by Christopher Beanland, The Telegraph, October 28, 2019
The newest series of the TV spy show Berlin Station depicts Russia’s “little green men” of the Spetsnaz taking Tallinn by force. It’s a far-fetched fantasy perhaps (for now, at least) but it does illuminate tiny Tallinn’s precarious position – historically caught between the Russian Empire, its Nordic neighbours, Hanseatic Germany and, more recently, Western Europe. It’s the mix of all these influences, coupled with a particular Estonian esprit de corps that gives Tallinn such a vibrancy.
Now is a great time to go. Tallinn’s waterfront is developing at a frenetic pace. Here, the new Kai Art Centre (1) (kai.center) is the city’s biggest cultural talking point of 2019. The gallery and cinema opened in September in a former submarine works which still has No Smoking signs written in Russian painted on its walls.
Tech company HQs, free Wi-Fi everywhere, and a commitment to public transport – which is free for citizens but not, sadly, for tourists – make Tallinn seem almost futuristic; but its Old Town retains its traditional medieval charm. The Town Hall Square (2) hosts the Christmas market from Nov 15.
Air Baltic has a new flight four times per week from London Gatwick to Tallinn (airbaltic.com).
The Radisson Blu Sky (3) offers clean, minimal, modern charm within easy reach of all of Tallinn’s attractions, plus panoramic Old Town views from its open air rooftop bar; doubles from €95/£85 (telegraph.co.uk/tt-tallinn/radisson-blu). Boutique hotel Telegraaf (4) sits in Tallinn’s former Post Office and Telephone Exchange and is slap in the centre of Old Town; doubles from €140/£124 (telegraph.co.uk/tt-tallinn-telegraaf).
Begin at Viru (5), the central roundabout where the looming Hotel Viru was completed in 1972 and housed the KGB (and their many bugs). There’s a museum dedicated to that story inside. Cross into Old Town and stroll along Viru Street through the pretty Flower Market (6). At the end of the street is Town Hall Square, surrounded on all sides by impressive Hanseatic architecture. From here, make your way to St Mary’s Cathedral – aka the Toomkirik (7).
Pomp oozes from every pore of the Kadriorg Palace (8), built by Peter the Great and designed by architect Nicola Michetti – featuring ceiling frescoes, fountains and lavish formal gardens. The palace today serves as the Kadrioru Museum of Art (kadriorumuuseum.ekm.ee/en), featuring Old Masters from the Netherlands and almost 500 Russian works. In the gardens you can find Kumu (kumu.ee), which houses the Estonian art collection.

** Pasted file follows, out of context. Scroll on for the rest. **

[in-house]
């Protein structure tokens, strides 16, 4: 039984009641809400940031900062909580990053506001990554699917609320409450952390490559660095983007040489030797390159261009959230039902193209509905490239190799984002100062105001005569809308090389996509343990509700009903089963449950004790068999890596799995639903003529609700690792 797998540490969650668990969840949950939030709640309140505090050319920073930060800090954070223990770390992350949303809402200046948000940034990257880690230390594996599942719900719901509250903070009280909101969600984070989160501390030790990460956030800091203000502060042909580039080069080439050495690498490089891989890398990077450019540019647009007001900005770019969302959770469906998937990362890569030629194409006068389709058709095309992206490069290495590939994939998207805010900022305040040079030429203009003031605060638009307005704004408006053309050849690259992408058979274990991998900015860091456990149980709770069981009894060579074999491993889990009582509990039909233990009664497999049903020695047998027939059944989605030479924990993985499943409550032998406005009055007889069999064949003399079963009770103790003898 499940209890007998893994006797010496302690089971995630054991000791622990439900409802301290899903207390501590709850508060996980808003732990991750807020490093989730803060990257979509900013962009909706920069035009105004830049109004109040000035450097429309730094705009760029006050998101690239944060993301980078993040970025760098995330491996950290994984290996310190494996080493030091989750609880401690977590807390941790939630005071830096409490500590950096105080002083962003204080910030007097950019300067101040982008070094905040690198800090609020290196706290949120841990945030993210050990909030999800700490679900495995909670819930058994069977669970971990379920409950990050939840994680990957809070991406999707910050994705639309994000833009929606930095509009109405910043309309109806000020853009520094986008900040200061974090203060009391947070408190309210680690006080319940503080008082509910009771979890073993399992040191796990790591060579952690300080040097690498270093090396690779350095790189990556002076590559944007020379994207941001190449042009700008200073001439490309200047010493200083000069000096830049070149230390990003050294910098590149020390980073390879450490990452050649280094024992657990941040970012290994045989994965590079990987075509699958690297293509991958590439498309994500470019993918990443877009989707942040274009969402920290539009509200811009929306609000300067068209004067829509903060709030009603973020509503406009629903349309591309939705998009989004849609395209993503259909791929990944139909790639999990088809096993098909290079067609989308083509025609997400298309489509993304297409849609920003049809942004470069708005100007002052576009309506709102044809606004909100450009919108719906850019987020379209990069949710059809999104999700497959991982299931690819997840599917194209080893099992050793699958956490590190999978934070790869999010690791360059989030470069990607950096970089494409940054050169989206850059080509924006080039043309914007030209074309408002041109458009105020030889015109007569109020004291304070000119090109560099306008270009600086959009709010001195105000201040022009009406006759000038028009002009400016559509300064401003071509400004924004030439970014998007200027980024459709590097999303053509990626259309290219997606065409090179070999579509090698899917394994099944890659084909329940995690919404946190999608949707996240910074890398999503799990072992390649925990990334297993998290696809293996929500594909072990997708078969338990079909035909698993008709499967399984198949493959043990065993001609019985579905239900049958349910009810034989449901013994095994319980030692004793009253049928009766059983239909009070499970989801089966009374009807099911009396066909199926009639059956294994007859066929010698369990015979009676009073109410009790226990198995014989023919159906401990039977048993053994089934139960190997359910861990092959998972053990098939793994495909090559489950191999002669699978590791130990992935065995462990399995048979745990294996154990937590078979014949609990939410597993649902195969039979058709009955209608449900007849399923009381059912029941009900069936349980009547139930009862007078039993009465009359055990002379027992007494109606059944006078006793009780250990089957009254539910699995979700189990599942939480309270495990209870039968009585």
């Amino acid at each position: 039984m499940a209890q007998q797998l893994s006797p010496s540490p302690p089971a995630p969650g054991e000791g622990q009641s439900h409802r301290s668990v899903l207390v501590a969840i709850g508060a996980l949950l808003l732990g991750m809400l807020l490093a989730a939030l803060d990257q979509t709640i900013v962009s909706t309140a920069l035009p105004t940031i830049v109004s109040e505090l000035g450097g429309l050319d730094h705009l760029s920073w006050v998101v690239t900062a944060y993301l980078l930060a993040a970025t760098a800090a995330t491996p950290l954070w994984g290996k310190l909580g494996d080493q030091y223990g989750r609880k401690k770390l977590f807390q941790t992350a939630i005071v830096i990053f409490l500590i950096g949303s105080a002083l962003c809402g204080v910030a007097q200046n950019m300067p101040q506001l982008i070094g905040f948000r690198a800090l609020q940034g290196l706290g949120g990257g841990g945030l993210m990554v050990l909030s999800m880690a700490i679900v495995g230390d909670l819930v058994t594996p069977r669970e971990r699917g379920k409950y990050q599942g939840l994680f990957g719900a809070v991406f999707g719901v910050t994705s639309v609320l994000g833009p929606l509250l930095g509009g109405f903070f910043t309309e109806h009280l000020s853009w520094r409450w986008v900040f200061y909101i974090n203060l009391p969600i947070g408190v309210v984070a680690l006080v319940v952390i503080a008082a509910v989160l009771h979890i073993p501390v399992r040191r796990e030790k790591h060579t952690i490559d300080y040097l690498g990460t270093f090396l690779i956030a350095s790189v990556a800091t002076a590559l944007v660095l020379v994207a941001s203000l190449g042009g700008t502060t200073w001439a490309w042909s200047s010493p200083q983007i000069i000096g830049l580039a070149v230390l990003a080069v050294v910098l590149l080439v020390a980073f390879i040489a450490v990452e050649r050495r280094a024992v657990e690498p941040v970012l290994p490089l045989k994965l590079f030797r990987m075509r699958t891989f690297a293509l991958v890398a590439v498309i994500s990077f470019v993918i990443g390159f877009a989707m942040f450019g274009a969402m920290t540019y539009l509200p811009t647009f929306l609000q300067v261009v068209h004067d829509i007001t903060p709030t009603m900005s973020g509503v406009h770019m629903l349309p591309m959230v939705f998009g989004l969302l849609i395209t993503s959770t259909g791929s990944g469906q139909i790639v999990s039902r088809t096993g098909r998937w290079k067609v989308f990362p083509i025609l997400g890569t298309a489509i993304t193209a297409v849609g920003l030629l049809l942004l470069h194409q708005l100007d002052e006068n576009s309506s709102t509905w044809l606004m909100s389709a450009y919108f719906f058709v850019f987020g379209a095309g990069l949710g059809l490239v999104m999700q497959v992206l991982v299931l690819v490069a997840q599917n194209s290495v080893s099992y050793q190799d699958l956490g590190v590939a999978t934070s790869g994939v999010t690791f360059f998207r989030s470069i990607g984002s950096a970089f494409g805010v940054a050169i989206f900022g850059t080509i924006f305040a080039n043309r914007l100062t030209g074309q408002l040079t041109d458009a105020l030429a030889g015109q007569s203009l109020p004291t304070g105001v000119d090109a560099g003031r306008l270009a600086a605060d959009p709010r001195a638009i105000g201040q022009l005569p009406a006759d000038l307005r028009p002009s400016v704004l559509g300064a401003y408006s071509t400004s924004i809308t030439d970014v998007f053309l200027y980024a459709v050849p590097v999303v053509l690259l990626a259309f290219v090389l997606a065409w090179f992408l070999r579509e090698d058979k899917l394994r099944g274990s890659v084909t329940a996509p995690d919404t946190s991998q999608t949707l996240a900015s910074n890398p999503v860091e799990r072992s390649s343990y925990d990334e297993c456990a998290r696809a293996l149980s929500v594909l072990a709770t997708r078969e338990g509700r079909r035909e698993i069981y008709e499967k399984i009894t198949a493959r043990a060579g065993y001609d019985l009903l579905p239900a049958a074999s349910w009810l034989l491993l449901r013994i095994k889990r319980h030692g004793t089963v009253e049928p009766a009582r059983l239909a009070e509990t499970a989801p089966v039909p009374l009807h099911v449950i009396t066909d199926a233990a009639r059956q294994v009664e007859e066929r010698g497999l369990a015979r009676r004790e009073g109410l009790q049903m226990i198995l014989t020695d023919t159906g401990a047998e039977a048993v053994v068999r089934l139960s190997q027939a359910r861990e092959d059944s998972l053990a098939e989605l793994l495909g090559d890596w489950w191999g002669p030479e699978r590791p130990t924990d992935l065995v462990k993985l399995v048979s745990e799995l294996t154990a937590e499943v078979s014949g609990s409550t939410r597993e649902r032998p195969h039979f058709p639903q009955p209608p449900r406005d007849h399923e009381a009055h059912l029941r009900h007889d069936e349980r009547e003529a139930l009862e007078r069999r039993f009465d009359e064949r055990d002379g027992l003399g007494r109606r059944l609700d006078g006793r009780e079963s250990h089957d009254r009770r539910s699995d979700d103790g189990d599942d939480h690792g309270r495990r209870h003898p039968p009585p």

Just along the waterfront from the new Kai gallery, handsome 1916 hangars for some of the world’s first seaplanes have been turned into the Lennusadam Sea Plane Harbour Museum (9) (meremuuseum.ee/lennusadam). Inside, the flimsy-looking aircraft come alive under disco-style lighting. Outside, there are ships you can explore.
Telliskivi is the former industrial quarter behind the main train station Balti Jaam (10) which is now home to tech companies, restaurants, bars and a slew of independent boutique shops (telliskivi.cc/en/indie-shops) like Jooks’ Bicycles, World Clinic Records, Kelpman Textiles, and Juheko Lamps – handmade in Tallinn. A new Radisson Red Hotel is coming soon to Telliskivi.
Vaba Lava (11) (vabalava.ee) is a bar and culture centre in Telliskivi and one of the main venues for Tallinn Music Week, the city’s music festival which returns in March 2020 (tmw.ee). Another good Telliskivi hang out is Pudel (00 372 5866 4496). The drinkers might not be English but ironically the owner is – and was one of the first to bring the craft beer movement to Tallinn.
Lore Bistroo (12) is Tallinn’s most talked about new restaurant opening. Janno Lepik and Kristjan Peaske, who specialise in Nordic fish dishes, have moved from Umami, a restaurant in a suburban house which closed at the end of September. Their latest restaurant, Lore opened in the hip Kalamaja district on Oct 9 and serves sharing plates of modern Estonian cuisine, with plenty of veggie options (lorebistroo.ee).
Off the map
Head east from the city centre on a voyage of discovery. You’ll pass the huge Song Festival Grounds where every five years thousands belt out stirring folk compositions which reinforce the sense of Estonian nationhood. But Soviet ghosts lurk around corners. The discarded statues of Marx and Lenin, which once stood around Tallinn and were unceremoniously removed with the fall of Communism, have just been exhibited again in the garden at the back of the new History Museum (ajaloomuuseum.ee) at Maarjamae Palace, which tells the nation’s story.
Next door are the imposing concrete monoliths of the Soviet War Memorial. Travel a little further and you’ll reach the USSR-era TV Tower (teletorn.ee/en). On a clear day the view from the top stretches all the way to Helsinki.
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